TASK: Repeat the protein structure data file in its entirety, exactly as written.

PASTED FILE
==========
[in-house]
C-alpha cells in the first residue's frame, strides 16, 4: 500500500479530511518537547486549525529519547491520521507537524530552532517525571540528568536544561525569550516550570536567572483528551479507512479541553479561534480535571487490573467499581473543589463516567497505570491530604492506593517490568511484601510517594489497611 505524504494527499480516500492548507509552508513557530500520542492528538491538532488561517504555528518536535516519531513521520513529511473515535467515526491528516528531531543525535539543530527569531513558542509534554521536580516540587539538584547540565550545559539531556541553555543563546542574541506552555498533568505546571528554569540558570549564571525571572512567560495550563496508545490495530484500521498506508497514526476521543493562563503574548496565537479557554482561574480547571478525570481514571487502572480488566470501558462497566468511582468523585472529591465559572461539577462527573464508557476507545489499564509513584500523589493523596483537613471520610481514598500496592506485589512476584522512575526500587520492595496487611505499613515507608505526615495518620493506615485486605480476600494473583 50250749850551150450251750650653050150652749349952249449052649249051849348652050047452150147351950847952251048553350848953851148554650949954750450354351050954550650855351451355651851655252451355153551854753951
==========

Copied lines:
[in-house]
C-alpha cells in the first residue's frame, strides 16, 4: 500500500479530511518537547486549525529519547491520521507537524530552532517525571540528568536544561525569550516550570536567572483528551479507512479541553479561534480535571487490573467499581473543589463516567497505570491530604492506593517490568511484601510517594489497611 505524504494527499480516500492548507509552508513557530500520542492528538491538532488561517504555528518536535516519531513521520513529511473515535467515526491528516528531531543525535539543530527569531513558542509534554521536580516540587539538584547540565550545559539531556541553555543563546542574541506552555498533568505546571528554569540558570549564571525571572512567560495550563496508545490495530484500521498506508497514526476521543493562563503574548496565537479557554482561574480547571478525570481514571487502572480488566470501558462497566468511582468523585472529591465559572461539577462527573464508557476507545489499564509513584500523589493523596483537613471520610481514598500496592506485589512476584522512575526500587520492595496487611505499613515507608505526615495518620493506615485486605480476600494473583 50250749850551150450251750650653050150652749349952249449052649249051849348652050047452150147351950847952251048553350848953851148554650949954750450354351050954550650855351451355651851655252451355153551854753951